Francis's songs converted "non-believers" by flagging nationalism in his lyrics. His straightforward lines, recited the rapper's way, totally won over the skeptics. Don't we all like Kaleidoscope and Cold Summer Nights?
His other trademarks—the running man and his ethnic costumes—were all the rage in the early '90s.
Significantly, the King of Pinoy Rap was successful in conveying the important roles of the youth via his songs: they should be peace-loving, environment-friendly, and think and feel Pinoy!
The positive response of the public to his works paved the way for other rappers to make the scene, especially Andrew E. and Michael V.
1. ERASERHEADS. In the music scene, a group of college students in UP Diliman began making waves in 1992 with the success of their debut album Ultraelectromagneticpop. Three singles "Pare Ko," "Toyang," and "Tindahan ni Aling Nena" topped the charts and turned their first work into a sextuple platinum album.
Two years later, they released Circus, which was the story of the four members' life. Four hits "Kailan," "Magasin," "Alapaap," "With A Smile," and "Sembreak" were enough reason for fans to buy the album. It turned gold in just 30 days and, eventually, quintuple platinum.
In 1996, Eheads launched their third album Cutterpillow via an open-air concert, which was believed to be one of the decade's most attended events. Even before the album featuring "Ang Huling El Bimbo" hit the record bars, it went gold.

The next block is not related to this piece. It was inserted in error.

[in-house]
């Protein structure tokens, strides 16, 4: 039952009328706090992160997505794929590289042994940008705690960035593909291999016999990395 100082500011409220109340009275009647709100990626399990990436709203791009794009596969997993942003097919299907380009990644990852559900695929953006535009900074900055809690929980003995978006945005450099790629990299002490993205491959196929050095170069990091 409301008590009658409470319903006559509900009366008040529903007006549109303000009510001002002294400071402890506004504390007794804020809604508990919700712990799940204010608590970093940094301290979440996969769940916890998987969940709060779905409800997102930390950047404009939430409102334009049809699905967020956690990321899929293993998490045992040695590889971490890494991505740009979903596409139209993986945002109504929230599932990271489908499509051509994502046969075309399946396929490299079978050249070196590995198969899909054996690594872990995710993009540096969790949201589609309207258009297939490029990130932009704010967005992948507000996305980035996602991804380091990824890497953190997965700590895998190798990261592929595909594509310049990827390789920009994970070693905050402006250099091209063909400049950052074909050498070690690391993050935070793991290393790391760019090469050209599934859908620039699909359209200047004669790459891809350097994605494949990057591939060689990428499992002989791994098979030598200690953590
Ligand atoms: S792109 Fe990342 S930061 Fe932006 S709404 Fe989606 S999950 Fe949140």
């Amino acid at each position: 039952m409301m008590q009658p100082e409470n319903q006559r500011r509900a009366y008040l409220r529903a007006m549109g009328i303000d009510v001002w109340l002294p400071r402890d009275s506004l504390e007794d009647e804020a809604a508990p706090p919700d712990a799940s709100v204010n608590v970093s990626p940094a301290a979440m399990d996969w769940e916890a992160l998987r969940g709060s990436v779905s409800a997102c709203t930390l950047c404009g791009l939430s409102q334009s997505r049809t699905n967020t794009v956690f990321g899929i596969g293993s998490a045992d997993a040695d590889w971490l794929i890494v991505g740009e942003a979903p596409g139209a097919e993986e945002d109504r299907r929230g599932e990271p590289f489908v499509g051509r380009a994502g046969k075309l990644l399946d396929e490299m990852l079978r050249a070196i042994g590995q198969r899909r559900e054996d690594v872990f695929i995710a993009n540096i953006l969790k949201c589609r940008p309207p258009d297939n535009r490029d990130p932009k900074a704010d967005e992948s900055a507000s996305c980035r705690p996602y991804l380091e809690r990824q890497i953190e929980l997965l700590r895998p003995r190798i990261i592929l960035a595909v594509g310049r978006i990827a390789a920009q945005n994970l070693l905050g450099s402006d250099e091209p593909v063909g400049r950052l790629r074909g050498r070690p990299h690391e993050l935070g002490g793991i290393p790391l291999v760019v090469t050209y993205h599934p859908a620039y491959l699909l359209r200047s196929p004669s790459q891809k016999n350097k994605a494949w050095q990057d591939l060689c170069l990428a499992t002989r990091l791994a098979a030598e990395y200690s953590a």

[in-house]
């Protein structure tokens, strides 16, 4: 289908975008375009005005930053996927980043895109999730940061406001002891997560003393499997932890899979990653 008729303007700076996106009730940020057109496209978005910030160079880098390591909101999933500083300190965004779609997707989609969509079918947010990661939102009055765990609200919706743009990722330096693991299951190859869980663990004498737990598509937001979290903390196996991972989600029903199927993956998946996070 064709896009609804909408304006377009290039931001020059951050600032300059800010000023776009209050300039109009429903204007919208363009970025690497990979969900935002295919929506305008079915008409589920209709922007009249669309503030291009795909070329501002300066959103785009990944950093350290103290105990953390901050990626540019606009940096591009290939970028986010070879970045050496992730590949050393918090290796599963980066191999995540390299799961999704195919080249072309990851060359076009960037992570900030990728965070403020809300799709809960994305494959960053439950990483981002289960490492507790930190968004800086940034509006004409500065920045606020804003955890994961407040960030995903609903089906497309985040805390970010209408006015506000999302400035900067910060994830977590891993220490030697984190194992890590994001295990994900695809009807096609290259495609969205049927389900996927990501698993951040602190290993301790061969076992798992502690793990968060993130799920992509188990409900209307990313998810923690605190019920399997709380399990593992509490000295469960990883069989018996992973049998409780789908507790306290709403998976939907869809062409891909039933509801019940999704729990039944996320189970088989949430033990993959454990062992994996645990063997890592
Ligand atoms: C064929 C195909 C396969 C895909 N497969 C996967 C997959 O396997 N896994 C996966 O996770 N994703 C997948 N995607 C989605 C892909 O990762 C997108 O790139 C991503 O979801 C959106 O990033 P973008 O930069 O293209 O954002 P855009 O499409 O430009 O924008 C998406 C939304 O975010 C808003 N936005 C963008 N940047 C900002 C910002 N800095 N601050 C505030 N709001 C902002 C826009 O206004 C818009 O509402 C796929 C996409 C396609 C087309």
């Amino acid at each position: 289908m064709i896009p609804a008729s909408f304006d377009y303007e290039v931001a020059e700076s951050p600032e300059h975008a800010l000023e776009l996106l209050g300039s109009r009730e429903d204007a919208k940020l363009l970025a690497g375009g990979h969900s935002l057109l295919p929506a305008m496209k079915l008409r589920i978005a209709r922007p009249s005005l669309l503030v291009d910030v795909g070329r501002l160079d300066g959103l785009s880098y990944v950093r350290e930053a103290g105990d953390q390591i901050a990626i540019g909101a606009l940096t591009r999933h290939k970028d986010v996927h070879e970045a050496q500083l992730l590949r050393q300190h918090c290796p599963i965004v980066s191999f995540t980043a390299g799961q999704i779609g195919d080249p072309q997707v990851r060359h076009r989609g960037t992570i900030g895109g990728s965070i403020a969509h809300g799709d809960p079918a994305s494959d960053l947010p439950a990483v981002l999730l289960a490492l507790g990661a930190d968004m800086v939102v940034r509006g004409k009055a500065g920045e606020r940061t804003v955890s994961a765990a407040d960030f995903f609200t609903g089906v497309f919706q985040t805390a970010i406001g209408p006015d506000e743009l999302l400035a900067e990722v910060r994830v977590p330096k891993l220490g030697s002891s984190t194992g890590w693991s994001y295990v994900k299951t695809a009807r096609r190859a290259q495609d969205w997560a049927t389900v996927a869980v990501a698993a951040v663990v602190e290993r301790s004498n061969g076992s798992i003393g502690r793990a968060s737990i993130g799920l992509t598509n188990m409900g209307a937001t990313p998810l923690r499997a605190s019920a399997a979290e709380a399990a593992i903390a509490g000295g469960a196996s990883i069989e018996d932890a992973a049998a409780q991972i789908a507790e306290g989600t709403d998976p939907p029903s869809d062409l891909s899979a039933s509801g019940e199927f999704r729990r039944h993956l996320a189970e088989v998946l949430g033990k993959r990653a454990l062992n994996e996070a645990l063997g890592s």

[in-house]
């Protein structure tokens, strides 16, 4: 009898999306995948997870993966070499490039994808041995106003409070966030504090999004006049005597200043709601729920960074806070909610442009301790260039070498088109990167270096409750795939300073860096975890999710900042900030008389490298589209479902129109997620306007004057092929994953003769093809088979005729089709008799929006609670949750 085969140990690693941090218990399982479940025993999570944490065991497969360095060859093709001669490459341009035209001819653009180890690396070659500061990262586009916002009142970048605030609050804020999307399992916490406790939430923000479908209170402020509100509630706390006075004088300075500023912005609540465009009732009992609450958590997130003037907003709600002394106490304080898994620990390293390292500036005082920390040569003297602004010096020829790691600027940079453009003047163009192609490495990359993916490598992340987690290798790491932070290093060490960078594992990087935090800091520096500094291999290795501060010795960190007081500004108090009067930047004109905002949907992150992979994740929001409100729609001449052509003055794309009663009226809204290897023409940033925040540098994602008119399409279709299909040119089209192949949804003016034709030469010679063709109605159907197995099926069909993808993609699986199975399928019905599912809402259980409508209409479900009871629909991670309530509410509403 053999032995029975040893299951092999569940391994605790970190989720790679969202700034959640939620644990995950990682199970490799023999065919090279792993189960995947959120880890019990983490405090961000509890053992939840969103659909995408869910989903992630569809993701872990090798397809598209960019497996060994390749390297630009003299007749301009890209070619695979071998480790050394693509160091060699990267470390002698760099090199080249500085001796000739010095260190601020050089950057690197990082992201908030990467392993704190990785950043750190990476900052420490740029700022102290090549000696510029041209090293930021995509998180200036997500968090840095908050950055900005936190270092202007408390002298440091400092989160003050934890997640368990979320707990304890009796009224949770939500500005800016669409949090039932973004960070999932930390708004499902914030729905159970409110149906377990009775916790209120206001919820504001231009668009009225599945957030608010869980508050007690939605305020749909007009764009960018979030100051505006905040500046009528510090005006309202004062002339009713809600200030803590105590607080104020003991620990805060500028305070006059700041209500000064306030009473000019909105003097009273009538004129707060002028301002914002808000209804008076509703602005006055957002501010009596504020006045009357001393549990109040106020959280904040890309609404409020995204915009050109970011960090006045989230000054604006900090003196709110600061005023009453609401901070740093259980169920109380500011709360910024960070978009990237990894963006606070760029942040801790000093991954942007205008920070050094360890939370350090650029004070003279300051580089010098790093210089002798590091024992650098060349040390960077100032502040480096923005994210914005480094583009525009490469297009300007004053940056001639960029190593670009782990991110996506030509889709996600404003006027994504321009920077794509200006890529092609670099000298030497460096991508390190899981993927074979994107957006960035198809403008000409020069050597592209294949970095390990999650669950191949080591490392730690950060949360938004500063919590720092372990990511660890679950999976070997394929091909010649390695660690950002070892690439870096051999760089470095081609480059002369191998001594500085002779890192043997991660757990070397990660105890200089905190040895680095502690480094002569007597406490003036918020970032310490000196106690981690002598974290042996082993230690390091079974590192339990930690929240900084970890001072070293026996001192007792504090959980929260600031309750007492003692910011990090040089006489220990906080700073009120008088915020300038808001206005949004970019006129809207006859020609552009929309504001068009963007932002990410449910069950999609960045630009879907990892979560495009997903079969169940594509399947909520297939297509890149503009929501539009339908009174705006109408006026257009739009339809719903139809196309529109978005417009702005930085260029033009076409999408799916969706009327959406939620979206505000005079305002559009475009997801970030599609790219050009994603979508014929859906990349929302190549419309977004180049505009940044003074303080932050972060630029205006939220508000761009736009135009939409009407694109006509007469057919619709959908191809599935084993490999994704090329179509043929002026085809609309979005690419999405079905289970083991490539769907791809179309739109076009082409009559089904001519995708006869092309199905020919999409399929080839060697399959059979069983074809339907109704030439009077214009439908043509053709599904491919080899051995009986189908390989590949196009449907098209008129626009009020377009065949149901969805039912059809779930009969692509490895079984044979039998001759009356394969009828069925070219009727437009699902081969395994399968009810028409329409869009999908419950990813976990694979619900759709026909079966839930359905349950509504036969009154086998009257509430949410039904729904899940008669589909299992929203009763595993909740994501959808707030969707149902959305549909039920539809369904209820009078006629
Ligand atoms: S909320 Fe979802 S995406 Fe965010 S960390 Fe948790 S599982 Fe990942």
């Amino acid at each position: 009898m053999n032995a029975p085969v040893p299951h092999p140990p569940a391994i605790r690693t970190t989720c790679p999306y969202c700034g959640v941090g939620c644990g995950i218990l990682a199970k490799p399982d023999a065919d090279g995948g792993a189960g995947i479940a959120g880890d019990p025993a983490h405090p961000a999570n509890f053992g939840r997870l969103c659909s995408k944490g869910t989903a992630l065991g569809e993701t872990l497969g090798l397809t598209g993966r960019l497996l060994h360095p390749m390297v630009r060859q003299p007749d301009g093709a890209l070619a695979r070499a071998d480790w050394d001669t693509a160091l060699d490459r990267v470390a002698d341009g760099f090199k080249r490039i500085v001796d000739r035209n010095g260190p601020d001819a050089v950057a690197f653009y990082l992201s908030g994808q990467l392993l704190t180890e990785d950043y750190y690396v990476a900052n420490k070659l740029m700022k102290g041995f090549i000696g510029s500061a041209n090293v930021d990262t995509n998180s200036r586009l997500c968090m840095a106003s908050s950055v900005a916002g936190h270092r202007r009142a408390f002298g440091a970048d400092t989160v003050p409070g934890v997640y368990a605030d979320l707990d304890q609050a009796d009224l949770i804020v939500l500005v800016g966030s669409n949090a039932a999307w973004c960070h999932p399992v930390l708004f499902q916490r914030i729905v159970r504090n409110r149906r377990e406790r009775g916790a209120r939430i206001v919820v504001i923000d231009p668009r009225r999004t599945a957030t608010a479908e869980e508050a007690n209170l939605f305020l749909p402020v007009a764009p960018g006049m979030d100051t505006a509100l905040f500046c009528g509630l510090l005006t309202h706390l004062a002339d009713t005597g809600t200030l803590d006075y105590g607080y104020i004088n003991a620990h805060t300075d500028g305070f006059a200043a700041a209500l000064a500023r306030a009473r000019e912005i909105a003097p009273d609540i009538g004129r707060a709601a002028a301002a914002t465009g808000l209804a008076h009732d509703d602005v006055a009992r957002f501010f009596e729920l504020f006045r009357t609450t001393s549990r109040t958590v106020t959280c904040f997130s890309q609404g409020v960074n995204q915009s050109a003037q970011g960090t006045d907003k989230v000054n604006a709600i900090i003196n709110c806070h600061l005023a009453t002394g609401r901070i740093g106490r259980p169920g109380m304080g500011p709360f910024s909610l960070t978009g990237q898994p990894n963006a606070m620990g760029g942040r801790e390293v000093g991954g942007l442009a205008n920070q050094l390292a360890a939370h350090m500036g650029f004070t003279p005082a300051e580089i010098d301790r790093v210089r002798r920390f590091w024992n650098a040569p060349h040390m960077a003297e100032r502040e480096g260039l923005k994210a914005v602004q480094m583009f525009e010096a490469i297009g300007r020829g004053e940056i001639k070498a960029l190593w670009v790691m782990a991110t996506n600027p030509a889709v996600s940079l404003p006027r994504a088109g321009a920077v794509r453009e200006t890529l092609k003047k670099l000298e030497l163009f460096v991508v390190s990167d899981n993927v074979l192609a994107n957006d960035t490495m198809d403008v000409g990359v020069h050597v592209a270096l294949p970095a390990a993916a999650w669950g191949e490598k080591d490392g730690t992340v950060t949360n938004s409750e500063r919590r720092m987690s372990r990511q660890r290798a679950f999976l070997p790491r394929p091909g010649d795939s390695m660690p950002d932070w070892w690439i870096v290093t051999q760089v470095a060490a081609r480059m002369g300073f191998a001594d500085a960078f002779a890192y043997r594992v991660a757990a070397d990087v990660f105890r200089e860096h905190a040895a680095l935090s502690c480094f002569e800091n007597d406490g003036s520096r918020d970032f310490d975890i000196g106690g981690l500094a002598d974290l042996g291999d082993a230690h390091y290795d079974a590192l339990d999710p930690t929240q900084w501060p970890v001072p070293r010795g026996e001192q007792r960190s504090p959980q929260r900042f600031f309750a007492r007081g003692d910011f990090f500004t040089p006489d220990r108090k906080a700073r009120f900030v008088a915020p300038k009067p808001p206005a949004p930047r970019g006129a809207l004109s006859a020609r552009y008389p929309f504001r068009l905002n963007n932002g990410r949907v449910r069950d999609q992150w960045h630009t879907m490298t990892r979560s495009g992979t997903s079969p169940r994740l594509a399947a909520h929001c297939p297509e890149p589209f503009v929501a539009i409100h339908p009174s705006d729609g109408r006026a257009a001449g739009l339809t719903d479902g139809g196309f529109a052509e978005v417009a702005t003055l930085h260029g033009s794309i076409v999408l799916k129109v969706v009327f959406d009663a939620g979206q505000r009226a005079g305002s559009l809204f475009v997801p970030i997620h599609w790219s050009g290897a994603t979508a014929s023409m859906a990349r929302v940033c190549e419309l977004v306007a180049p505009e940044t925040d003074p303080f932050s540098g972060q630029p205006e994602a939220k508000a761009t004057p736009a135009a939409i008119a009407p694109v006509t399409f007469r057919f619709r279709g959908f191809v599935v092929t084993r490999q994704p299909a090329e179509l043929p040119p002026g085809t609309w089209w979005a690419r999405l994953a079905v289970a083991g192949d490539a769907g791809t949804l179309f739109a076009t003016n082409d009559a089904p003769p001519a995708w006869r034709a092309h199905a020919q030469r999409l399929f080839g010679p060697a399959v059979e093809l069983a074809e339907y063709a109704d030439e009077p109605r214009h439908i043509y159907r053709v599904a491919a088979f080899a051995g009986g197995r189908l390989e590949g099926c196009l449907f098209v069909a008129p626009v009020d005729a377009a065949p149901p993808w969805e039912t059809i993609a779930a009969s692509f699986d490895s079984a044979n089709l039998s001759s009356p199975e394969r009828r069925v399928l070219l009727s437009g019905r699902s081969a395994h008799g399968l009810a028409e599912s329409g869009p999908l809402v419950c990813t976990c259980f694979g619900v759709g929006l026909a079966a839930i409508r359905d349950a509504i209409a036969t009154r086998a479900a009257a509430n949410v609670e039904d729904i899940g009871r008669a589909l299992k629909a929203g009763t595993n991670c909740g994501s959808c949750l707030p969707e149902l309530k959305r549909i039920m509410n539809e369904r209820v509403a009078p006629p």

Hailed as "the Beatles of the Philippines," Eheads was the most influential alternative rock band in country. Its success in the mainstream market opened doors for Rivermaya, Parokya ni Edgar, Yano, Siakol, to name a few.
Most college students in the mid-90s could relate to the Eraserheads' repertoire. Their songs painted real-life situations with wit, humor, and down-to-earth lyrics, giving voice to the young generation's sentiments.
Some of their singles even became controversial—remember Ely Buendia's infamous curse in "Pare Ko" and the band's alleged promotion of drug use in "Alapaap"? But the issues worked to their advantage—more Pinoys got curious and bought the albums like the music addicts that they are.
The famous rockers had a movie, appeared in various TV commercials, and even went international.
No other band, to date, can match the impact of Eraserheads on those who lived through the '90s.
Some of you may want to add Robin Padilla, the Bad Boy of Philippine Cinema, or Lea Salonga, who counqered the international stage. Others may argue that Regine Velasquez should be in the list, but her successful career began in the late '80s. And what about APO Hiking Society's one-week presence on the boob tube...?
The space below is all yours.
If you want to check out the "IN" things in the '80s, CHECK THIS OUT.